At Elder Care Direction, we understand that there are different types of property ownership and property rights. One type of ownership can help to save on taxes and avoid probate while still giving you a place to live for as long as you are alive. This type of property ownership is called a life estate. If you are helping your elderly loved one with life planning, a life estate may be one way to handle the estate after your loved one dies.
What is a life estate?
A life estate is a type of property ownership for real estate. It is a jointly owned property that has different lengths of time during which each of the owners will have property rights.
The life tenant is the person who possesses the property while he or she is alive. When the life tenant passes away, the property will pass to the other owner in full. The other owner is known as the remainderman. During the life tenant’s life, the remainderman will own the property but will not have the right to possess it as long as the life tenant is still living.
After the life tenant dies, he or she will no longer be able to say how the property will be handled by the remainderman. The life tenant will not be able to restrict the remainderman’s use of the property through a will or by other means. The features of a life estate may either be helpful or might cause issues later on.
What are the responsibilities of the life tenant?
The life tenant must maintain the property while he or she is alive. He or she can also rent it out and improve it.
Probate is unnecessary for a life estate. When there is a life estate deed, the property will automatically pass to the remainderman when the life tenant dies. Probate will not be necessary to transfer the property. This makes it similar to a joint tenancy with the right of survivorship. Establishing a life estate is often simpler and cheaper than establishing a living trust.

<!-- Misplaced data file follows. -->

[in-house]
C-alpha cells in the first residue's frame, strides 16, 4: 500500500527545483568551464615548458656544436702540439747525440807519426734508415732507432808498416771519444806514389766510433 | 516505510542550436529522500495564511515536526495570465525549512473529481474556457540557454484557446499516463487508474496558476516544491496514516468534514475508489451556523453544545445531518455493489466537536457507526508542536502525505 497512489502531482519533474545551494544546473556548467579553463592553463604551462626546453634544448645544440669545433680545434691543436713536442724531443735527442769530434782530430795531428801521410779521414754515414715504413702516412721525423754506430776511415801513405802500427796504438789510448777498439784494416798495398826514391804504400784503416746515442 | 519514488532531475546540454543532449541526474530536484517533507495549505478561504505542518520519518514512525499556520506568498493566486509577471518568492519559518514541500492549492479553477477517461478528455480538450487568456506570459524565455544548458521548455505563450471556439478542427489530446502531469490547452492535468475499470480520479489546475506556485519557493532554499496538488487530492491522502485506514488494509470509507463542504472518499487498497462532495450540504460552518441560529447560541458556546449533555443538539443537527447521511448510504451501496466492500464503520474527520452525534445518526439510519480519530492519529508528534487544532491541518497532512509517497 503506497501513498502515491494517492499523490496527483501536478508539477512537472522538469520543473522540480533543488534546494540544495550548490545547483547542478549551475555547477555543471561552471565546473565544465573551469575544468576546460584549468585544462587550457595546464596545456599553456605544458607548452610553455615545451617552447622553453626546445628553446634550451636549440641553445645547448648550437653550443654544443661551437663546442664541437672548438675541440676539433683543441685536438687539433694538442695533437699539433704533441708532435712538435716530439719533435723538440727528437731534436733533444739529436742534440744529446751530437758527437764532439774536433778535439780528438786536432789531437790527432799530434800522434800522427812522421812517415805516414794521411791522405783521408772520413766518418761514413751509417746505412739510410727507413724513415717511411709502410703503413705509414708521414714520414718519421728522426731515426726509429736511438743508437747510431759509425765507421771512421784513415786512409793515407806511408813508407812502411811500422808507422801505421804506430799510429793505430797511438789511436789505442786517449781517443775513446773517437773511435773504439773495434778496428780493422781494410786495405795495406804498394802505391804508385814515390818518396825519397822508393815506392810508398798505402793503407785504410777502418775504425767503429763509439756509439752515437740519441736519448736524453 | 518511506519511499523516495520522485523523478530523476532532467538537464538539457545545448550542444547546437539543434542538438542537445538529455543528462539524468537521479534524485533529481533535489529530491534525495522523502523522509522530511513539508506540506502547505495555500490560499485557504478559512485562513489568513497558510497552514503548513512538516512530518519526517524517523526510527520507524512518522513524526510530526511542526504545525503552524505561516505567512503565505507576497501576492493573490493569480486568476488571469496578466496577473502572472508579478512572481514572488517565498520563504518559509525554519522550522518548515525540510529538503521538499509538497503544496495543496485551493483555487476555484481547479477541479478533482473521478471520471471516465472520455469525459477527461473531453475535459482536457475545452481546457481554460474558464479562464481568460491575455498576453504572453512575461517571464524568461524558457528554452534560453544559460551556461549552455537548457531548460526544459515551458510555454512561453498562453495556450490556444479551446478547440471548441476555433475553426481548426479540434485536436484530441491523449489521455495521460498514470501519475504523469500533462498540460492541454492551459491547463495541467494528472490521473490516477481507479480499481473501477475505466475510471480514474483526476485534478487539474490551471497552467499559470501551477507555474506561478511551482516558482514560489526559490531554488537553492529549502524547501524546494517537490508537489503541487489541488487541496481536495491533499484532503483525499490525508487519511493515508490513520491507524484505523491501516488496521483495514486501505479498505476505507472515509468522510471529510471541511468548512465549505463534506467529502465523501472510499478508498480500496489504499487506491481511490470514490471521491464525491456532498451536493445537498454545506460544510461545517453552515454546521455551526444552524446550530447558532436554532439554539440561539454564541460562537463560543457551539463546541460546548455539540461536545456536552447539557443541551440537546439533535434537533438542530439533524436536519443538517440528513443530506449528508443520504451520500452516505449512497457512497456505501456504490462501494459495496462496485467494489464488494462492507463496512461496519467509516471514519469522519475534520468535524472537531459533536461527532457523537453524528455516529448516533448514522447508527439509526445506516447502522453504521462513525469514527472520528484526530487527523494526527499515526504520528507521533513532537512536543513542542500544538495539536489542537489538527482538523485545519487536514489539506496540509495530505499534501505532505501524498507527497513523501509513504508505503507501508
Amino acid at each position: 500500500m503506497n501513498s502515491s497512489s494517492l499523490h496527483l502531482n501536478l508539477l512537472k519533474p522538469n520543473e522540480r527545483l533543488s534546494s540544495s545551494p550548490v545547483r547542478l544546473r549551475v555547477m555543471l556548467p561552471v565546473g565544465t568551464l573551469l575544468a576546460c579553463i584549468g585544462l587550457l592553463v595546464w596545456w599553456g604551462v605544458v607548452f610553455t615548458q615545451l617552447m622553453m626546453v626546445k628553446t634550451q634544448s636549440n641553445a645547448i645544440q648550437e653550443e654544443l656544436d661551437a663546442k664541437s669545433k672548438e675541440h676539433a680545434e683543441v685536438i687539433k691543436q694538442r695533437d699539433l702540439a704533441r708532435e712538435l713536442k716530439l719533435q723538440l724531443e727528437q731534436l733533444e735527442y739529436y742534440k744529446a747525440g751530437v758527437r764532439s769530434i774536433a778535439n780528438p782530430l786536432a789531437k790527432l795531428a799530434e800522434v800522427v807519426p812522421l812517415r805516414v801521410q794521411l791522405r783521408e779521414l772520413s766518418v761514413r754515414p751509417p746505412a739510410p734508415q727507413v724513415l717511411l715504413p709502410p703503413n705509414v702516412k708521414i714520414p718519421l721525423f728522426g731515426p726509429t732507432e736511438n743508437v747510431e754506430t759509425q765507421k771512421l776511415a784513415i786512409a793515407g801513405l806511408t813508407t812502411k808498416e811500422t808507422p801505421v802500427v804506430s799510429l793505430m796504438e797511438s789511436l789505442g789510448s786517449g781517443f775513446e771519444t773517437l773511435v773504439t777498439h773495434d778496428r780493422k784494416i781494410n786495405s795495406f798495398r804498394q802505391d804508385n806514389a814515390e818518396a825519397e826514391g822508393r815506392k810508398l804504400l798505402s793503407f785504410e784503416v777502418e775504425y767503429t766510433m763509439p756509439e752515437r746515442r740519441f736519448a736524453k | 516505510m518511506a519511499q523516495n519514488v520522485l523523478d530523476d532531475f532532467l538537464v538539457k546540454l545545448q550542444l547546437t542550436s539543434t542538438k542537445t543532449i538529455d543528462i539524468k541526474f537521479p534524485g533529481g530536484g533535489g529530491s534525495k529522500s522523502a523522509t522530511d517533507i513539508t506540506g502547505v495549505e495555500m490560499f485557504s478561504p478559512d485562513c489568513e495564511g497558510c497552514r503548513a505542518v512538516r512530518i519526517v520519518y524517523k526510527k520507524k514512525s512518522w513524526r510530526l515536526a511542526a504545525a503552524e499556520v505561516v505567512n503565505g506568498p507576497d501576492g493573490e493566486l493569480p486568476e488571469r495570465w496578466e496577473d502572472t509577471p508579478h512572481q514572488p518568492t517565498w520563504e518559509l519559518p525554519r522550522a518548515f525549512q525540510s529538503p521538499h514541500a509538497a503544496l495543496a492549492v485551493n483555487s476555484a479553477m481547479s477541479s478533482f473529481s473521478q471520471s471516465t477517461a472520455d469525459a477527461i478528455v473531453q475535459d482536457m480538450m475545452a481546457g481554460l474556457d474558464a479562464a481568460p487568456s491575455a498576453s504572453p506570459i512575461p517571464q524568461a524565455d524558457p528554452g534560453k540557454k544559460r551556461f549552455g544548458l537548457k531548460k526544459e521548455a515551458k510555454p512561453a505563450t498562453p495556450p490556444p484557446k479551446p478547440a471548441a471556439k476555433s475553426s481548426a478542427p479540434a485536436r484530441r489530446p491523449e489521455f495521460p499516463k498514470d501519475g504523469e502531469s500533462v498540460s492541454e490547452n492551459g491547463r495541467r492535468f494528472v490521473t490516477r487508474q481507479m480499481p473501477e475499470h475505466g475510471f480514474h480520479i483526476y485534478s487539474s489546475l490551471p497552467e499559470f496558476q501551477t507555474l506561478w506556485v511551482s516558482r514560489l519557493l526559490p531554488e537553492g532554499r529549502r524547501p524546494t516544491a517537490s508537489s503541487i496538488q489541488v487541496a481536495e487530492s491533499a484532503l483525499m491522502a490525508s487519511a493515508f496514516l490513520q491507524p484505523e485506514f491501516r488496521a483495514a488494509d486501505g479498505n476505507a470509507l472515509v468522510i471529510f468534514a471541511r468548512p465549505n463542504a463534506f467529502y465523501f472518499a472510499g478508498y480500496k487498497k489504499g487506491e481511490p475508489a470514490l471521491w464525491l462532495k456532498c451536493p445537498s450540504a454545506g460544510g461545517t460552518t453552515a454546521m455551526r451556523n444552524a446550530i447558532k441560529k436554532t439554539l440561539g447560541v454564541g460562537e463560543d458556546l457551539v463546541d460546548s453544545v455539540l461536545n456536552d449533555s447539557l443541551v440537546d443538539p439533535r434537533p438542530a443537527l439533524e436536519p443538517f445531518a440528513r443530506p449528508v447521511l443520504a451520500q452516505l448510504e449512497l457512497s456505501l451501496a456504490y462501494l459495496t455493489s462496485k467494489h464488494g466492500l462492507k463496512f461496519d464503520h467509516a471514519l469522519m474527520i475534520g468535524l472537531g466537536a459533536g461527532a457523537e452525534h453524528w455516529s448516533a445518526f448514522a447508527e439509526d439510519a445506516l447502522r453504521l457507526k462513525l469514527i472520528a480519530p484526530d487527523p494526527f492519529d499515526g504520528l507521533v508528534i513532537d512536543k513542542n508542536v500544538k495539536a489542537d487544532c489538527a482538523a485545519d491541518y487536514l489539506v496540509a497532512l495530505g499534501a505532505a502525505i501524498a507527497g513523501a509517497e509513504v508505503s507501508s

Medicaid and life estates
There are strict rules that govern how much property you can own in order to take advantage of Medicaid. Many older adults rely on Medicaid when they have to move to nursing homes. Nursing homes are expensive and may cost thousands of dollars each month. In some cases, owning your own home or selling your home and keeping the money from the sale may disqualify you from eligibility for Medicaid.
If you instead transfer your home to a trusted loved one and keep a life estate a minimum of five years before you have to apply for Medicaid, the home will not be counted as one of your assets in determining your eligibility. In some cases, you may be able to purchase a life estate at its fair market value and live in the home for a year. If the right circumstances apply, you might still qualify for Medicaid benefits to pay for your nursing home care.
When does a life estate make sense?
There are several situations in which a life estate might make sense. If you want to transfer ownership of your home but keep your access to it while you are alive, a life estate can help you to do that. A life estate can also give you some reassurances about who will get your property after you die. It is also a good choice if you want an alternative to a living trust that is less expensive. A life estate might also help you to qualify for Medicaid and for senior tax exemptions. Finally, a life estate may allow your heirs to enjoy more beneficial treatment on their taxes.
Downsides to life estates
Before you decide to move forward with a life estate, there are some downsides that you should consider. Some of the drawbacks of life estates include the following:
- You will be unable to sell your life estate or use the property as collateral unless you have the permission of the remainderman and potentially the remainderman’s spouse;
- You might not be able to get financing on the property
- You won’t be able to reverse the life estate simply because you have decided that you want to;
- You must be able to cooperate with your remainderman;
- Your heirs’ creditors may be able to place liens against the property, but they will not be able to force you to move;
- If the property is sold, any liens against it may have to be repaid;
- A life estate may not protect you if your heirs divorce or file for bankruptcy protection; and
- If the remainderman dies before you do, the remainderman’s heirs will become your property’s remaindermen.
Learn more with Elder Care Direction
A life estate may be a good option in some situations. To learn more about life estates and whether it might be a good choice for you, contact Elder Care Direction by filling out our online form.